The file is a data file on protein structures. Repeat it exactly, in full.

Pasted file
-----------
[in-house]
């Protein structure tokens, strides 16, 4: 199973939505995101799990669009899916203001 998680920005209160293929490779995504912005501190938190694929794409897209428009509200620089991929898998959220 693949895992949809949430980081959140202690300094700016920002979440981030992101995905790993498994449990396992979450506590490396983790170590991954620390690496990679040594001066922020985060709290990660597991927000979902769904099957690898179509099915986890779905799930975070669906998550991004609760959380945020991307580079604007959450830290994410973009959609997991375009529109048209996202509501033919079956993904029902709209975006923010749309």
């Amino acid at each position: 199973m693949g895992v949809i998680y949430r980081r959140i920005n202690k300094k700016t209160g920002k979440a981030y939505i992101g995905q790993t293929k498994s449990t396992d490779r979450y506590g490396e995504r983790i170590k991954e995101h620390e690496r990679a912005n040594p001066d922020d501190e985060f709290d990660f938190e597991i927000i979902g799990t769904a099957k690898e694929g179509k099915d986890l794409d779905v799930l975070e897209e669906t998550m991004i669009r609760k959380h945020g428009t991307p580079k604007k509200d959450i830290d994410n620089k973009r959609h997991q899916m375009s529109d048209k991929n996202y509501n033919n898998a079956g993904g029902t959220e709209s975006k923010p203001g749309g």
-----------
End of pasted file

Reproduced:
[in-house]
């Protein structure tokens, strides 16, 4: 199973939505995101799990669009899916203001 998680920005209160293929490779995504912005501190938190694929794409897209428009509200620089991929898998959220 693949895992949809949430980081959140202690300094700016920002979440981030992101995905790993498994449990396992979450506590490396983790170590991954620390690496990679040594001066922020985060709290990660597991927000979902769904099957690898179509099915986890779905799930975070669906998550991004609760959380945020991307580079604007959450830290994410973009959609997991375009529109048209996202509501033919079956993904029902709209975006923010749309």
């Amino acid at each position: 199973m693949g895992v949809i998680y949430r980081r959140i920005n202690k300094k700016t209160g920002k979440a981030y939505i992101g995905q790993t293929k498994s449990t396992d490779r979450y506590g490396e995504r983790i170590k991954e995101h620390e690496r990679a912005n040594p001066d922020d501190e985060f709290d990660f938190e597991i927000i979902g799990t769904a099957k690898e694929g179509k099915d986890l794409d779905v799930l975070e897209e669906t998550m991004i669009r609760k959380h945020g428009t991307p580079k604007k509200d959450i830290d994410n620089k973009r959609h997991q899916m375009s529109d048209k991929n996202y509501n033919n898998a079956g993904g029902t959220e709209s975006k923010p203001g749309g």